Who would have ever thought we’d be in times such as we are. I’m sure other generations have thought the same things about the times in which they were living. Solomon’s opening verse is really an eye opener. “He who is slack in his work is brother to him who destroys.” As with many of the words Solomon uses, we need to know what they mean before we can fully understand what he’s saying. Slack means careless, lazy, or negligent. Work means occupation or job. Before we talk about that, it’s understood that the guy Solomon refers to has a job; he has the opportunity to support himself. The problem he has is because of the way he performs, or perhaps a more accurate statement is does not perform his job. There are jobs that once you are hired, it’s really hard to get fired. If you do not do the job for which you were hired, you should be fired. People today talk about the jobless rate in America and normally the first week of the month, you hear the jobless rate for the previous month. It gets reported all over the media and those rates often drive the stock market which can drive interest rates and all the other inner workings of our economy. How would you define your work ethic? Our work ethic was given all the way back in the beginning of humanity. Gen. 2:15 says, “Then the Lord God took the man and put him in the garden of Eden to cultivate and keep it.” Adam was given a mandate by God Himself. Work was a joy for Adam and his wife and was part of the very good things that God created. It wasn’t until after the fall that work changed. In Gen. 3:17, God cursed the ground and work became hard and sorrowful.

Now let’s fast forward. As a worker, do you fall into Solomon’s category or the Apostle Paul’s? Paul said several things about work, but I want to highlight two verses. In 2 Thes. 3:10, Paul told the church. “For even when we were with you, we used to give you this order: if anyone is not willing to work, then he is not to eat, either.” He wasn’t being mean. If you’re able to work and do not, then you should not reap the benefits of those that do work. We’re not talking about people not able to work. We’re not talking about retired people that worked all their lives. Solomon and Paul are both talking about actually working to support yourself. Back in the old days, if you didn’t have a job, you kept looking until you found one and you were willing to do whatever you needed to do in order to earn an income. We seem to have taken a step backward in this idea. In Georgia, we have 12 government programs to help no or low income families. If you have a job and can’t make it, get another one. I know it can be difficult to get a job these days, but I always say that there is work for people that are willing to work. If you have a job, praise the Lord! Be the best worker you can be. If you have to be there at 9:00 a.m., be there 15 minutes early, not five minutes late. The other verse I want to share is one I’ve shared a number of times that’s found in Col. 3:23: “Whatever you do, do your work heartily, as for the Lord rather than for men.” Here’s what the rest of that passage says that will tie in nicely with what Solomon says, “knowing that from the Lord you will receive the reward of the inheritance. It is the Lord Christ whom you serve. For he who does wrong will receive the consequences of the wrong which he has done, and that without partiality.” Solomon says don’t be a slacker. If you’re a slack worker and get fired, don’t blame the employer for that firing. That’s what Paul is saying.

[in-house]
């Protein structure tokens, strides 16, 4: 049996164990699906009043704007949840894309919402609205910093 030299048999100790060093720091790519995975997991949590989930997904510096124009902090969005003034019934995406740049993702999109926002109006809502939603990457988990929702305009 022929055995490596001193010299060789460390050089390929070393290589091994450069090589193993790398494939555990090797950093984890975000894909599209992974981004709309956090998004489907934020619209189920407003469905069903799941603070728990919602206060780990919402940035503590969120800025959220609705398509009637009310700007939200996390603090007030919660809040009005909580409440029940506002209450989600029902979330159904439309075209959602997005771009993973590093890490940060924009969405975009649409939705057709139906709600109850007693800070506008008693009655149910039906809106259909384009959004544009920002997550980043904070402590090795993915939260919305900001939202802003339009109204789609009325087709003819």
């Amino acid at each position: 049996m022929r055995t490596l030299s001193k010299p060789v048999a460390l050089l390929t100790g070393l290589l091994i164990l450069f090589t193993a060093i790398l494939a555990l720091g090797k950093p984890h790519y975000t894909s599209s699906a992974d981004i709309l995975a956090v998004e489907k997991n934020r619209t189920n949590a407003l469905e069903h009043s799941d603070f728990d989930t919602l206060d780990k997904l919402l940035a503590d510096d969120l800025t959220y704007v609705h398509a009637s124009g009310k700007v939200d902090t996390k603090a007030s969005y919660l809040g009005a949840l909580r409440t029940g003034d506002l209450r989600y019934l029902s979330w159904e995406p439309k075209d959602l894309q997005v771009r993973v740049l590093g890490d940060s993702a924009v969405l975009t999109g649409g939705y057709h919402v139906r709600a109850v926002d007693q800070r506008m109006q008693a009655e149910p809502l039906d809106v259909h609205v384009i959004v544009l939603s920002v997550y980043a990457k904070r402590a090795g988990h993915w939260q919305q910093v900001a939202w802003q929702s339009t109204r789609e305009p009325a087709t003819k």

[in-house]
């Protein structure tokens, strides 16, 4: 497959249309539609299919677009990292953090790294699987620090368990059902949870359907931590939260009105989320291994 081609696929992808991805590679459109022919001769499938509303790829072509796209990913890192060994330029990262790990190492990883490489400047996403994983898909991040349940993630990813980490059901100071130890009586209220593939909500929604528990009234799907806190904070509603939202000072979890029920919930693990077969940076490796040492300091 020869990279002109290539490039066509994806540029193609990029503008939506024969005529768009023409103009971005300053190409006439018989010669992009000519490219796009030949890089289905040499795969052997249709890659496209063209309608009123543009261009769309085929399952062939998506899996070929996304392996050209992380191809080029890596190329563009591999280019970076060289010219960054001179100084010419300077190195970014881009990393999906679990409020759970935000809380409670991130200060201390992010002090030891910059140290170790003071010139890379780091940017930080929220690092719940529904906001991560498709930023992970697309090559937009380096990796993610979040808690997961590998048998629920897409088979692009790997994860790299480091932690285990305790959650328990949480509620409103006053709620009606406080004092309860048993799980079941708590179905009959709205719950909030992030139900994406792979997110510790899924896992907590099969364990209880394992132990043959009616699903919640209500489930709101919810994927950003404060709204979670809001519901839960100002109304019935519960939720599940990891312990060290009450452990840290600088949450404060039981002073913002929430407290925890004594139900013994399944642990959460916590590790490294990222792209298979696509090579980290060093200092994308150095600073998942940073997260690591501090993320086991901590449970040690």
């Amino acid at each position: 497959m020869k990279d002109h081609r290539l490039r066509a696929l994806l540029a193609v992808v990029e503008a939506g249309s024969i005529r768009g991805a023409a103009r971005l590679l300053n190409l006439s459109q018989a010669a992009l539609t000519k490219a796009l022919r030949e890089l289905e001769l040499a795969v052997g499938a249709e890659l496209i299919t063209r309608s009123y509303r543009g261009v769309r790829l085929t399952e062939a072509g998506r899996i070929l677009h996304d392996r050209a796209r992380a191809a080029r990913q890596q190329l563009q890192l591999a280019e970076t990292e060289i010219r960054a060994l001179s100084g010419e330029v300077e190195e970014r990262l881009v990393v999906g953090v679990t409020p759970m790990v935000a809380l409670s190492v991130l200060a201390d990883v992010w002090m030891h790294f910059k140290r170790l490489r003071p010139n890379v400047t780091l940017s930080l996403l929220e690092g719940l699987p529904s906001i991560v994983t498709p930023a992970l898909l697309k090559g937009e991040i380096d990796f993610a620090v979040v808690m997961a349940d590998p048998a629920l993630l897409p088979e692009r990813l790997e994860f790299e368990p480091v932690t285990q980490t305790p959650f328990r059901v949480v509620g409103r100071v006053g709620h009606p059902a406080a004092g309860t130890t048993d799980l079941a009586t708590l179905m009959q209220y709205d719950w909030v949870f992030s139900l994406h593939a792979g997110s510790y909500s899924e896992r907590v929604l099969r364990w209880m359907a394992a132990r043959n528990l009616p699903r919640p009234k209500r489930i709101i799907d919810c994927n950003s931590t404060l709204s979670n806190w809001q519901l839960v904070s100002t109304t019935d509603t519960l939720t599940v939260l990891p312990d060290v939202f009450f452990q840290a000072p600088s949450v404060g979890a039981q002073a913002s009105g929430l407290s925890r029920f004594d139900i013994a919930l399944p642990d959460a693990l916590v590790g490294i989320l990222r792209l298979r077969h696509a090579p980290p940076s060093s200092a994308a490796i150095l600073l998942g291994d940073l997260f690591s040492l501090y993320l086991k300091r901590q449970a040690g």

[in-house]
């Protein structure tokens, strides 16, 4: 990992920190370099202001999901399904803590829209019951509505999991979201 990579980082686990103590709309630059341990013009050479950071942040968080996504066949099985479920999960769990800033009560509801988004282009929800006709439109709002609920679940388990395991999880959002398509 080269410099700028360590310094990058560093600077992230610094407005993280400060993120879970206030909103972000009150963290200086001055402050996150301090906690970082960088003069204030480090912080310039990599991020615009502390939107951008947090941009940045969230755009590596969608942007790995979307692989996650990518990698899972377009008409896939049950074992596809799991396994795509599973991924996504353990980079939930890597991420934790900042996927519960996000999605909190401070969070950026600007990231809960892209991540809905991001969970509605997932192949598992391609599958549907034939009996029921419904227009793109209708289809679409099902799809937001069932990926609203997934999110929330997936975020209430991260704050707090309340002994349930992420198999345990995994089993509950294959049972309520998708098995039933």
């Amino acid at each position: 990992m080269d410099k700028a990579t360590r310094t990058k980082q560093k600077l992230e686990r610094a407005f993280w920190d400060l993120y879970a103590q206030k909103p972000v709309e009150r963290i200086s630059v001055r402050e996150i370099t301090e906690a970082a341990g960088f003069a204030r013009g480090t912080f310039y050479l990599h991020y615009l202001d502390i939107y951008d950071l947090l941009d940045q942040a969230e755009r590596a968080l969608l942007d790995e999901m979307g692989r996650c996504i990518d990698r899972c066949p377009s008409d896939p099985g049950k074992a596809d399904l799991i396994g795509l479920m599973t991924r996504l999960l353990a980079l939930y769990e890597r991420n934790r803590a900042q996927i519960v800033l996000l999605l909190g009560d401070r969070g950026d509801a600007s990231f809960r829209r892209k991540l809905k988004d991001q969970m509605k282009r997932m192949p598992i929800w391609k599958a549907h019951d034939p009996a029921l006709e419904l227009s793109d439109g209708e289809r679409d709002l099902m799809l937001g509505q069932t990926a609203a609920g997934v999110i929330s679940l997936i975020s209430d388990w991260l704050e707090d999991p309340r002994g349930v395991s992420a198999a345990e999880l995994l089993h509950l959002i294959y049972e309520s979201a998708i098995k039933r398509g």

“He also who is slack in his work is brother to him who destroys.” Brother here doesn’t mean blood relationship, it means companion. Slackness and laziness lead to destruction. Laziness leads to waste. Solomon is saying that doing a poor job is as bad as actual destructiveness. If I were to go talk to your boss, and we all have bosses, and ask about your work ethic, what would they say? Are you the go to person at work? Are you the person that not only does their job, but does it with a great attitude? Remember from last week that we have been set apart for the Gospel and that should make an incredible difference in our lives. Christians are not better or worse than anyone else, but we should have a spirit about us that represents Jesus. Keep in mind that great verse found in Acts 1:8 when Jesus tells us, “You shall be My witnesses both in Jerusalem and Samaria, and even to the remotest parts of the earth.” Our life is supposed to be a living testimony of who Jesus is.